In This Chapter
• Introduction
• Production Cycle
• Pre-Production
• Production
• Testing
• Post-Production
1.1 I
f you are a newly minted producer or lead, you are probably wondering
what you’ve gotten yourself into. Even though you are likely to get assistance
along the way from your boss, your publisher, and your team, the burden
of responsibility for getting a game created and code released rests squarely on
your shoulders. These days, as budgets are rising and teams are getting larger,
producers and leads responsible for a project must have a solid understanding
of the game production process, how all the variables involved fit together, and
how to modify the process to fit the needs of their games.
The production process begins with defining the initial game concept and
ends with creating a gold master of the final game code, with everything else
happening in-between. The process differs from project to project, which is
one reason why game production can be challenging to manage. One developer
might have a small team of 15 people working on a web-based game, but another
Chapter 1
developer might have more than 100 people working on a console game based
on a well-known movie license.
Regardless of the size of the team, scope of the game, the budget, or other
variables, a basic framework exists for the overall production process. The pro-
cess can be broken down into four broad phases: pre-production, production,
testing, and post-production. Within each of these phases, several goals must be
accomplished before moving on to the next phase. The successful completion of
each phase directly affects the successful release of the game.
Figure 1.1 serves as an overview of the basic production cycle. Specific game
production tasks, such as recording voiceover, creating character models, and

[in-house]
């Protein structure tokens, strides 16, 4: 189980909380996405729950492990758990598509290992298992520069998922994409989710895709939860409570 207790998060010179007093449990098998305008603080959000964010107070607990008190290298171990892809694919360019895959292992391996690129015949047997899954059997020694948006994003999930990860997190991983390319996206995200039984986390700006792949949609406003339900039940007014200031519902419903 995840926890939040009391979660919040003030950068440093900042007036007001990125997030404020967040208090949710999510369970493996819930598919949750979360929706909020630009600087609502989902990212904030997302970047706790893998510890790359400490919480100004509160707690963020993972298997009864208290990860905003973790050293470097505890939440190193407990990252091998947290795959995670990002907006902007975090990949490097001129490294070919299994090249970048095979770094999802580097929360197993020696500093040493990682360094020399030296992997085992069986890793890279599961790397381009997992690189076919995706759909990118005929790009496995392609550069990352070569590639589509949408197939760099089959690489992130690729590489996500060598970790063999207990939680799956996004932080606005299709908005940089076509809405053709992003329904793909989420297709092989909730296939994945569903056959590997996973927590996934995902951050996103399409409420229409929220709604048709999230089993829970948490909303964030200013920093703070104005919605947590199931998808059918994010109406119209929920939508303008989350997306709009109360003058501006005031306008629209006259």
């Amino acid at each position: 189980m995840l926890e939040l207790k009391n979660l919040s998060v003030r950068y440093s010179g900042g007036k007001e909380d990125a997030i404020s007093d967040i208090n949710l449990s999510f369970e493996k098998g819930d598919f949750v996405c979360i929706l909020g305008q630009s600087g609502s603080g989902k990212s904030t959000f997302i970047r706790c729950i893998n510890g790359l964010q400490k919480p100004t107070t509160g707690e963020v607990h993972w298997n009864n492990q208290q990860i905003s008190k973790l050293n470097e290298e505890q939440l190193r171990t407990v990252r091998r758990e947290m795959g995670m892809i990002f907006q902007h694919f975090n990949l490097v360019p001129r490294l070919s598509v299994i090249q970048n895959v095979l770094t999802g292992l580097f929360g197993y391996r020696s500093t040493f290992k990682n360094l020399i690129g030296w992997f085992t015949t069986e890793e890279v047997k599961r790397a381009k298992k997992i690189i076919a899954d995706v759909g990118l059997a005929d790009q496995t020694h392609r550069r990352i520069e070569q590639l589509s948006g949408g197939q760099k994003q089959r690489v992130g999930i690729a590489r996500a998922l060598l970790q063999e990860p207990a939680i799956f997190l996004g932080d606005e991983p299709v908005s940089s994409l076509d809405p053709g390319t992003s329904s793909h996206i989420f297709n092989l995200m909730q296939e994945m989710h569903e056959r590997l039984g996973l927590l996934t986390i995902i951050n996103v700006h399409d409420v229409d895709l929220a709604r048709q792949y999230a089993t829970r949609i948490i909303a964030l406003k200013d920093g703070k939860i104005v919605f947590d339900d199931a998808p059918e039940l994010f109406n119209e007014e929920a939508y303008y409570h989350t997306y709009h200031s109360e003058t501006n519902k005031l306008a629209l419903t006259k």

debugging multiplayer code are not indicated, as these tasks will vary from proj-
ect to project. The diagram depicts the general goals of each phase and how the
success of each phase builds upon the completion of the previous phase. As you
can see, detailing the project plan in pre-production is important as it provides
a solid foundation upon which to build the game. A project that does not define
a plan in pre-production is likely to encounter several problems that could have
been avoided or prepared for in advance.
It is important to note that this diagram outlines a very basic view of the
game production cycle and that some games, especially as the stakes get higher,
will go through an iterative production process with numerous production cycles.
FIGURE 1.1 Basic game production cycle.
For example, if you plan to create a working proof of concept for your game—
a fully polished playable level—you will want to include a few game develop-
ment cycles in the entire production process, with the first cycle consisting of
pre-production, production, and testing of the prototype; the second phase fo-
cusing on the core set of features and assets for the game; and a third cycle creat-
ing and adding any “glitz” features and assets, such as extra levels. Figure 1.2 is
a diagram of multiple production cycles for a single project.
FIGURE 1.2 Multiple production cycles for a single project.
Pre-production is the first phase in the production cycle and is critical to de-
fining what the game is, how long it will take to make, how many people are
needed, and how much everything will cost. Pre-production can last anywhere
from one week to more than a year, depending on how much time you have to
complete the game. One rule of thumb is that pre-production requires about
10 to 25 percent of the total development time of a game. So if you are working
on a six-month project, pre-production will last from a few weeks to a month.
If you are working on a two-year project, pre-production will last anywhere from
two to six months.
The overriding goal of pre-production is essentially to create the game plan,
which is a roadmap for finishing the game and releasing code. The plan must

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